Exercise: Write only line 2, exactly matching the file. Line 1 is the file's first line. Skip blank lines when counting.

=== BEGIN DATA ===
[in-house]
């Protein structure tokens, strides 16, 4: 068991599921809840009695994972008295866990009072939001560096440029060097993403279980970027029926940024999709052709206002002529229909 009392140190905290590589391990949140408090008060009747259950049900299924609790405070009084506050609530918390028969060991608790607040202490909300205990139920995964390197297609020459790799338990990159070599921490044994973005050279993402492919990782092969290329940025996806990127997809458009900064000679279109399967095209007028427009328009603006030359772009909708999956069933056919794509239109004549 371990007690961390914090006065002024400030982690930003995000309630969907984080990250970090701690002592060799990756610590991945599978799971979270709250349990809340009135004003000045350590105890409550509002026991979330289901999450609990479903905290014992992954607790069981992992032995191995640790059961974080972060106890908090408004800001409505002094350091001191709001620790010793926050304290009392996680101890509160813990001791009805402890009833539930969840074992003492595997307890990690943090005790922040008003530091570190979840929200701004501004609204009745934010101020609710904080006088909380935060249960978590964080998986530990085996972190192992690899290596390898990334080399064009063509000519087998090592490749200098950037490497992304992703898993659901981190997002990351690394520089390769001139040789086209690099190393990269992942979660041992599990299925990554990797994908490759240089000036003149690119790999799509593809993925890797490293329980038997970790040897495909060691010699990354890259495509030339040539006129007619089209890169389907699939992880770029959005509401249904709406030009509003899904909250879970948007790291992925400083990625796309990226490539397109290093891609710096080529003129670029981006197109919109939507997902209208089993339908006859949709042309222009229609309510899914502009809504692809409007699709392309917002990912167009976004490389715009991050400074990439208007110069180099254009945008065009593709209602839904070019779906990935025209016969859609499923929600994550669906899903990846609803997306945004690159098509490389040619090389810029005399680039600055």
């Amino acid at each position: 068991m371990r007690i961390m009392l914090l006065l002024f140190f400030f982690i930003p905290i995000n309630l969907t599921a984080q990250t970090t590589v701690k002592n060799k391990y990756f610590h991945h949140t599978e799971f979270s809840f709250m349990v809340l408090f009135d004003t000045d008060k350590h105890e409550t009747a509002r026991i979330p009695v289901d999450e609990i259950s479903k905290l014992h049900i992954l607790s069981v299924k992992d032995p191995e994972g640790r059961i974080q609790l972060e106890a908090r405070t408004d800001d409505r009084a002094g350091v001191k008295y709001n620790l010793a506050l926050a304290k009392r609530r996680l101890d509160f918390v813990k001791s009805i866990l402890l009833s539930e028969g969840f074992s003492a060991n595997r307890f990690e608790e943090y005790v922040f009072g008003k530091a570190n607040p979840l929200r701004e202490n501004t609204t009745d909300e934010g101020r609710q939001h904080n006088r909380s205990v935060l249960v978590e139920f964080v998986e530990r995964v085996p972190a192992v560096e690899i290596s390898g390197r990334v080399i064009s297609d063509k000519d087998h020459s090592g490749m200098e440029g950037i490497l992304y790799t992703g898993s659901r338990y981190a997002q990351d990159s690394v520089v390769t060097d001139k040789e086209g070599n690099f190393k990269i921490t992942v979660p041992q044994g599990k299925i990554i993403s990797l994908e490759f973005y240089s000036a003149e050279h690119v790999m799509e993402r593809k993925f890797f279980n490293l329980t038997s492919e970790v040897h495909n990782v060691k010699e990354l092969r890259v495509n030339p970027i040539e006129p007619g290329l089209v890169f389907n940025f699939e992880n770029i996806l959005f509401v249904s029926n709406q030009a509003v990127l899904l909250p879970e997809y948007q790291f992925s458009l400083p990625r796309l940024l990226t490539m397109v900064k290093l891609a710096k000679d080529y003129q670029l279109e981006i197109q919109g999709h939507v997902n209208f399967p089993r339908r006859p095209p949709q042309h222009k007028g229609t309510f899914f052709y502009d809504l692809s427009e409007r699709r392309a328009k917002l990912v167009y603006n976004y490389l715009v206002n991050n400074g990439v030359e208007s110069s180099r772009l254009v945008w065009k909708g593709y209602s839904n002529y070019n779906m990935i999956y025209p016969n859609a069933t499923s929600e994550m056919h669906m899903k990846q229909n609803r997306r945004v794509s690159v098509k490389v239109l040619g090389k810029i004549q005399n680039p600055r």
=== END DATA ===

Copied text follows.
């Protein structure tokens, strides 16, 4: 068991599921809840009695994972008295866990009072939001560096440029060097993403279980970027029926940024999709052709206002002529229909 009392140190905290590589391990949140408090008060009747259950049900299924609790405070009084506050609530918390028969060991608790607040202490909300205990139920995964390197297609020459790799338990990159070599921490044994973005050279993402492919990782092969290329940025996806990127997809458009900064000679279109399967095209007028427009328009603006030359772009909708999956069933056919794509239109004549 371990007690961390914090006065002024400030982690930003995000309630969907984080990250970090701690002592060799990756610590991945599978799971979270709250349990809340009135004003000045350590105890409550509002026991979330289901999450609990479903905290014992992954607790069981992992032995191995640790059961974080972060106890908090408004800001409505002094350091001191709001620790010793926050304290009392996680101890509160813990001791009805402890009833539930969840074992003492595997307890990690943090005790922040008003530091570190979840929200701004501004609204009745934010101020609710904080006088909380935060249960978590964080998986530990085996972190192992690899290596390898990334080399064009063509000519087998090592490749200098950037490497992304992703898993659901981190997002990351690394520089390769001139040789086209690099190393990269992942979660041992599990299925990554990797994908490759240089000036003149690119790999799509593809993925890797490293329980038997970790040897495909060691010699990354890259495509030339040539006129007619089209890169389907699939992880770029959005509401249904709406030009509003899904909250879970948007790291992925400083990625796309990226490539397109290093891609710096080529003129670029981006197109919109939507997902209208089993339908006859949709042309222009229609309510899914502009809504692809409007699709392309917002990912167009976004490389715009991050400074990439208007110069180099254009945008065009593709209602839904070019779906990935025209016969859609499923929600994550669906899903990846609803997306945004690159098509490389040619090389810029005399680039600055």